Articles

I am a masochist exophonic poet

By: Patrizia Longhitano

In the movie 'Vicky, Cristina and Barcelona', the character of Bardem explains that his Spanish father, a poet, doesn’t speak a word of English because “he doesn’t believe a poet should pollute his words by any other tongue”. I always found that line very intriguing, and somehow brave, but at the same time quite sharp and insulting: how could someone decide to shut their mind to knowledge only because it’s in another language and how could that be defined as pollution?

My first teenage love, apart from Mark Owen, was singing and poetry: I would listen to English songs and I would try to translate them and pin the pronunciation. Of course, I would fail miserably, but I kept going until I started writing some kind of mash-up of poems and songs in English. I was obsessed with the Beat Generation and I was totally devoted to their idealism about rhythm and spontaneity: “First thought, best thought”, as Allen Ginsberg used to say. This made me develop a love for instinctive movement and impetuous but free musicality in a poem: my mission was to find the perfect poetic foot in my lines, although I was never good with counting syllables and, even to this day, I have no talent in that or in metre or in rhyming schemes.

I realised soon that I loved how my brain would work while using the English language, so when I arrived in London and I decided to start composing poetry in English, I stopped writing in Italian: I never thought myself to be particularly smart and I got really worried that I would never be able to balance the two languages. Strangely enough, I was doing the same thing that the father of Bardem’s character did, but in reverse: for years I refused to write in Italian and read very few books in my first language.

In Italian, I would be quite sloppy and very conceited in my writings, thinking that I didn’t need any rewriting: “Nailed it on the first take!” I would think arrogantly, but in English suddenly I would be full of doubts and the dictionary, together with the thesaurus, became my best friends. Every single word would need to be weighted and measured, taking me days to make up my mind about details that in Italian would have been insignificant. 

Someone might wonder why I would betray my first language for English, but the truth is that Portuguese was my first tongue and not Italian. Until I was eight years old, I lived in Brazil and I would go to school and speak and write in Portuguese, but when I moved to Italy I was barred from speaking or reading it: my adoptive parents wanted me to settle in the new environment and thought that was the best way.

Little by little, I started forgetting my real mother tongue and soon I lost my compass and my identity: for many years I had many questions about who I was.

Am I Italian? Am I Brazilian? Can I be both?

This reflected upon my use of language, and English soon became the tabula rasa I needed in order to rediscover and mould myself in my own image.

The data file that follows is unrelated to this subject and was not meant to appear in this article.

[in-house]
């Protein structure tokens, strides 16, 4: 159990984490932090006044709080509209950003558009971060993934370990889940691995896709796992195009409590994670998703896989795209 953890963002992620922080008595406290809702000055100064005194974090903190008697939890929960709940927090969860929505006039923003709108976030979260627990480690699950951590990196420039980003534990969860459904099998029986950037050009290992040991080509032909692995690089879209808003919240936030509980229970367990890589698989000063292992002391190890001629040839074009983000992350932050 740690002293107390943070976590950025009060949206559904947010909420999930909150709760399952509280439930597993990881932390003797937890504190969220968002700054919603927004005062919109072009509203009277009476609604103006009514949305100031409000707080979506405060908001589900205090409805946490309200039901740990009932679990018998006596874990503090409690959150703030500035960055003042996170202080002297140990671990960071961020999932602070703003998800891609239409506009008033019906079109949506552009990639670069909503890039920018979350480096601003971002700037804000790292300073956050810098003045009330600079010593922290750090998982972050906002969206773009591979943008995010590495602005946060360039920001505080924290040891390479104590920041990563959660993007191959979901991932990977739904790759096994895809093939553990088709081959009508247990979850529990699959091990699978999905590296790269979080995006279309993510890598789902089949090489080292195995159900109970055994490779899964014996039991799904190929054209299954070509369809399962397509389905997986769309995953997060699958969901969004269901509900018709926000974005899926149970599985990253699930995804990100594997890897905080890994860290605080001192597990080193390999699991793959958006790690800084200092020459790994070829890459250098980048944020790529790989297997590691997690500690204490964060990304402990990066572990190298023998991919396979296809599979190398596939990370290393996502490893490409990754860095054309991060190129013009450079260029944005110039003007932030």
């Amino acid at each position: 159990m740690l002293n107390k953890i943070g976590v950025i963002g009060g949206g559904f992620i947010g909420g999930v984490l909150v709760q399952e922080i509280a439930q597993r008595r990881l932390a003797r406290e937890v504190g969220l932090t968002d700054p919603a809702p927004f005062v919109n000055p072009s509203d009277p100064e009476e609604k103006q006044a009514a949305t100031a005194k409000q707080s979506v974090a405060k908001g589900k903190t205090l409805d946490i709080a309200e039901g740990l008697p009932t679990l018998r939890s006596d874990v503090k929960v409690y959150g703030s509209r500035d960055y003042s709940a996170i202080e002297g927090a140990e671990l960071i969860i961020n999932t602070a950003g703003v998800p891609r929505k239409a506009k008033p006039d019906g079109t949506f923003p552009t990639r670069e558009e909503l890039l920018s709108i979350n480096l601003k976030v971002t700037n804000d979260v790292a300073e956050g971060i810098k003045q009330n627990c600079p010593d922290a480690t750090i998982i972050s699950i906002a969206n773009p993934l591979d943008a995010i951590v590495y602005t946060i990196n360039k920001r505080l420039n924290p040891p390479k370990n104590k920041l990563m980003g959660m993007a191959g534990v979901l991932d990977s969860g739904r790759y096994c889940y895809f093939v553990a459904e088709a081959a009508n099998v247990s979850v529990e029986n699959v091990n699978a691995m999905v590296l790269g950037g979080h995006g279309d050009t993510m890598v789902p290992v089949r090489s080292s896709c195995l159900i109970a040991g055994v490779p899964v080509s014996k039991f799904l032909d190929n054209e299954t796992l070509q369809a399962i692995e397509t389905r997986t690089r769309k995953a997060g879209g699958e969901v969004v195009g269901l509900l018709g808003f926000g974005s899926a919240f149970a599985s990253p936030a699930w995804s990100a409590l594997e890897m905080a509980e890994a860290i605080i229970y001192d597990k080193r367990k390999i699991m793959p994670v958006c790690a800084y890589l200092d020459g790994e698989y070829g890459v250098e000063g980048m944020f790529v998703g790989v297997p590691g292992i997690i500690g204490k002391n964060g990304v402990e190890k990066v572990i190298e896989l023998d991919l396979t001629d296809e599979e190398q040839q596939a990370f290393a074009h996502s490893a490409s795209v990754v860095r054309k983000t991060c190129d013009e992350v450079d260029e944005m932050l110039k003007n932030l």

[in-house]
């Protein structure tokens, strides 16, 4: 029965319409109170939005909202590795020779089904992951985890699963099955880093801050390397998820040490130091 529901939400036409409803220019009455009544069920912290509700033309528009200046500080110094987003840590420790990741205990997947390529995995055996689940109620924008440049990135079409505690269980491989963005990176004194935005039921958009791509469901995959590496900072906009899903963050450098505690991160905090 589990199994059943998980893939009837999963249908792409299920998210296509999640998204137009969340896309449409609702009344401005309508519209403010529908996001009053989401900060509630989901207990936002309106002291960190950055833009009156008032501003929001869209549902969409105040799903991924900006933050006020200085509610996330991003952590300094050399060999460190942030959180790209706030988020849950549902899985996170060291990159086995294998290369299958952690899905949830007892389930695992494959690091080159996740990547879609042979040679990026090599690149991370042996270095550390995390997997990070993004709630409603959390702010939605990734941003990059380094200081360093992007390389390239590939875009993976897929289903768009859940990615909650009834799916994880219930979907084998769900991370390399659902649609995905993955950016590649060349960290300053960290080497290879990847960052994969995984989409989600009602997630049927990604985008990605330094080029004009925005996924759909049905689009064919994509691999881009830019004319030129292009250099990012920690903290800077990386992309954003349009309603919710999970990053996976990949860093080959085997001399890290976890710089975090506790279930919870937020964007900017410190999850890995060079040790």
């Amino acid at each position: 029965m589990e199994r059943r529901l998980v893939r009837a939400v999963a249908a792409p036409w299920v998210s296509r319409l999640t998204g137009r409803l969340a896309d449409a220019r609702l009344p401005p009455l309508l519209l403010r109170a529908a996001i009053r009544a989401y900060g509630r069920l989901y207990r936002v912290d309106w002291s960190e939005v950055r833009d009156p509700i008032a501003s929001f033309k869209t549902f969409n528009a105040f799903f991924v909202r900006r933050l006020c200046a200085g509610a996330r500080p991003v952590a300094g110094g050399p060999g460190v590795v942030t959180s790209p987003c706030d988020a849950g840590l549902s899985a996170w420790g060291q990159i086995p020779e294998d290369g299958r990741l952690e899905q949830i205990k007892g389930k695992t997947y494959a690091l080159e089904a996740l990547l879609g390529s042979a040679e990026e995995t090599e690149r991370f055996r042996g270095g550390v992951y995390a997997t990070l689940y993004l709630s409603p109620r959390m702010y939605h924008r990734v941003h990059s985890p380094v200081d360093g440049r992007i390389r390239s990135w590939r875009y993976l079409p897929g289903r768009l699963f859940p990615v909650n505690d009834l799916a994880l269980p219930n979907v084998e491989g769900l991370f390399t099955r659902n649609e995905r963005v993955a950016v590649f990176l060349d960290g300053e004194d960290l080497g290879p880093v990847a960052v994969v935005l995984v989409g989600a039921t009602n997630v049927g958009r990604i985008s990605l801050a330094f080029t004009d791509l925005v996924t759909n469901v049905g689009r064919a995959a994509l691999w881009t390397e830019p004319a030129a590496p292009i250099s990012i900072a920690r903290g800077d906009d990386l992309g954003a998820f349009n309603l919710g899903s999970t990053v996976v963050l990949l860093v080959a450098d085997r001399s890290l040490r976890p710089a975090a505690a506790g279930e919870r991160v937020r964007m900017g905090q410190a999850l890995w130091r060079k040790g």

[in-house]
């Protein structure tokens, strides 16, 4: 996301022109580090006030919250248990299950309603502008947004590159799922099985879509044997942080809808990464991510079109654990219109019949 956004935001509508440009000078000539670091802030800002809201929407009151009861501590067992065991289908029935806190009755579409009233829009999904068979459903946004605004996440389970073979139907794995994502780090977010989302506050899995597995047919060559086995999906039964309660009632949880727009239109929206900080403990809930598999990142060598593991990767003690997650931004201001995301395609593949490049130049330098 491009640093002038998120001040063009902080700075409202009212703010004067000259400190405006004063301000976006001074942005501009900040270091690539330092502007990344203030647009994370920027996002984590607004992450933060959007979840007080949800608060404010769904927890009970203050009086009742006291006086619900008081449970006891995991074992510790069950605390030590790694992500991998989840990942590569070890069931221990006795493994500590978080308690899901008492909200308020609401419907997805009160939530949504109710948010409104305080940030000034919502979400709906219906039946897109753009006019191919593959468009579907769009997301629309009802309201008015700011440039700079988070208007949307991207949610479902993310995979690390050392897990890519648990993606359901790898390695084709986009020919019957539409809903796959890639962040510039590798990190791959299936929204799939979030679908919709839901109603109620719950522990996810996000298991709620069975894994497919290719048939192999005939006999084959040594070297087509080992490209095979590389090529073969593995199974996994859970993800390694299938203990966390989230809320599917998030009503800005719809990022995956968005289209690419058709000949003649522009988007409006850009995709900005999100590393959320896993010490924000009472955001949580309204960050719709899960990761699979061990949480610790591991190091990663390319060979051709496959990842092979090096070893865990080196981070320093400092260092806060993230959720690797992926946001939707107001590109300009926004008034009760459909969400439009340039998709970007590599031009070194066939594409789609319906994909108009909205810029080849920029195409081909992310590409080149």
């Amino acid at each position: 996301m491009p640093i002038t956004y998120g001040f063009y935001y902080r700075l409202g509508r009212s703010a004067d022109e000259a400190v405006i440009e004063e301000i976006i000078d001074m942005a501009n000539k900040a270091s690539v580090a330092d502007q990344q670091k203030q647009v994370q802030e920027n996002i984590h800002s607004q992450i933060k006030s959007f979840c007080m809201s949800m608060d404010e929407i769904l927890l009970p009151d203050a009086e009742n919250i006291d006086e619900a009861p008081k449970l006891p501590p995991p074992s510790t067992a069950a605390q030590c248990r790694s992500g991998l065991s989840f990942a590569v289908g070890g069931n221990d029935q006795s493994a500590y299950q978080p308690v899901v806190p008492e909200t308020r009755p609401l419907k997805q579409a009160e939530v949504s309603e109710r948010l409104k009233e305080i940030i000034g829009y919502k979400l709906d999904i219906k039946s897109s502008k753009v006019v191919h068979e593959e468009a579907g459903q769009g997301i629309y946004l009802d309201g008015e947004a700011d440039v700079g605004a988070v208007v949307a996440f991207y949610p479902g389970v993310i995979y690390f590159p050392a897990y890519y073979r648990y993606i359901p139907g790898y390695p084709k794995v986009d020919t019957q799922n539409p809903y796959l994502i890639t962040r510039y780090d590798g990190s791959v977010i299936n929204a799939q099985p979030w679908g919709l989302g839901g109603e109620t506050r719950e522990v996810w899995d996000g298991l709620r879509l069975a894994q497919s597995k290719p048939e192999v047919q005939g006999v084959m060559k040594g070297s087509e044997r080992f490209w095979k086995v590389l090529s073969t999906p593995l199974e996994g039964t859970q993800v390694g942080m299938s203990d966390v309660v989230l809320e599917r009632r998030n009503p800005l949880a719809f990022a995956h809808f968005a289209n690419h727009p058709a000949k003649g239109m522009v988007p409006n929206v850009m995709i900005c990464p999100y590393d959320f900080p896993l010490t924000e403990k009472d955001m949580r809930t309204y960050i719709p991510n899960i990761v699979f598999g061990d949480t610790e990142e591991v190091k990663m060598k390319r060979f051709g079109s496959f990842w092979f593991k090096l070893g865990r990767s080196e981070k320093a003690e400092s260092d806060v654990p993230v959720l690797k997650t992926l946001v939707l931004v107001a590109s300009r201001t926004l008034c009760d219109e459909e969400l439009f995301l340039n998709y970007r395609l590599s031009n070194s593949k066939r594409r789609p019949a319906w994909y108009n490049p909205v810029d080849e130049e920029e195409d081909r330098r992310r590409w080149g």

I now know I put myself in exile when I came to London and left my Italian house: I had to go through that in order to find my real home, my soul and my voice as a person and as a writer.

Sometimes, I wish I could have been more romantic with the Italian language and been a linguistic monogamist, but clearly, that wasn’t meant to be my path and I’m definitely happy with the outcome. 

Joseph Conrad once wrote to a Polish friend: ‘When speaking, writing or thinking in English the word Home always means for me the hospitable shores of Great Britain,' [1.] and while speaking to Sir David Bone, he announced that he was British ‘by choice’ because “I am more British than you are. You are only British because you could not help it.” [2.]

It wasn’t my choice to be born in Manaus and live my teens and early adulthood in a small northern Italian village, but it was definitely my choice to become a Londoner and embrace my past and my present.

London is the perfect reflection of what I am: a minestrone of cultures, histories and languages.

When I first started to go to poetry classes, years ago, I would feel so much pressure to deliver what I thought was English poetry until it became clear that, that wasn’t what was asked of me. I was overwhelmed by my feelings of inferiority: many times I would be the only alien in the room and I would end up staying in silence for most of the lesson or talking just to fill up the air like the women in Passage to India where they would shout words in English to Adela trying to impress her, but they all embarrassingly failed. It took me a long time to realise that, what was wanted and what I wanted to give and share was my poetry and my immigrant’s perspective not only to London’s daily life but to the language too.

Instead of a weakness, my fresh off the boat status was my best strength, my trademark and I should showcase my own version of English poetry because as Marlow, the character in The Heart of Darkness says: 'the onlookers see most of the game'.

I do have the right, the power and the abilities to carve the English word because my creative spirit is made of different facets: my Italian and Brazilian background, my sexuality and my being a Londoner.

Now I’m ready to own it because I am proudly aware that I’m holding space and time through multiple identities and they all intersect in the English language.

 

 

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[1.] Allan H. Simmons, The Art of Englishness: Identity and Representation in Conrad's Early Career  - The Conradian - Vol. 29, No. 1 (Columbia University Press, Spring 2004), pp. 1-26.
[2.] Sir David Bone, “Introduction” to Joseph Conrad: Four Tales (London, Oxford University Press, 1950) vii-xv.